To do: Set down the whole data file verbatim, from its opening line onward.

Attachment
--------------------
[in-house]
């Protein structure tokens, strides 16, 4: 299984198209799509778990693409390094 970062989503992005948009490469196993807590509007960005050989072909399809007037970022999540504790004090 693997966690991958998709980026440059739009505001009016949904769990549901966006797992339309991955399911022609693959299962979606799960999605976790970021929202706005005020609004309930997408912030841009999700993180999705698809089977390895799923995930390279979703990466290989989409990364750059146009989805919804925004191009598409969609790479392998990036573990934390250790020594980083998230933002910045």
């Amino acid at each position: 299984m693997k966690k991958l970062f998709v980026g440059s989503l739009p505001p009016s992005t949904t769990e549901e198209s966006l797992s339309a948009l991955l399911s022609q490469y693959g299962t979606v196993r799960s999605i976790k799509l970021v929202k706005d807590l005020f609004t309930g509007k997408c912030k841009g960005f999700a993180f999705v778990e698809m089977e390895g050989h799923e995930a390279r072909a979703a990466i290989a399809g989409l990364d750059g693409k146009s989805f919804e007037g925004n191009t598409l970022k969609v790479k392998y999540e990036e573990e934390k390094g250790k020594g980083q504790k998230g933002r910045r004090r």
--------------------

[in-house]
């Protein structure tokens, strides 16, 4: 299984198209799509778990693409390094 970062989503992005948009490469196993807590509007960005050989072909399809007037970022999540504790004090 693997966690991958998709980026440059739009505001009016949904769990549901966006797992339309991955399911022609693959299962979606799960999605976790970021929202706005005020609004309930997408912030841009999700993180999705698809089977390895799923995930390279979703990466290989989409990364750059146009989805919804925004191009598409969609790479392998990036573990934390250790020594980083998230933002910045």
């Amino acid at each position: 299984m693997k966690k991958l970062f998709v980026g440059s989503l739009p505001p009016s992005t949904t769990e549901e198209s966006l797992s339309a948009l991955l399911s022609q490469y693959g299962t979606v196993r799960s999605i976790k799509l970021v929202k706005d807590l005020f609004t309930g509007k997408c912030k841009g960005f999700a993180f999705v778990e698809m089977e390895g050989h799923e995930a390279r072909a979703a990466i290989a399809g989409l990364d750059g693409k146009s989805f919804e007037g925004n191009t598409l970022k969609v790479k392998y999540e990036e573990e934390k390094g250790k020594g980083q504790k998230g933002r910045r004090r």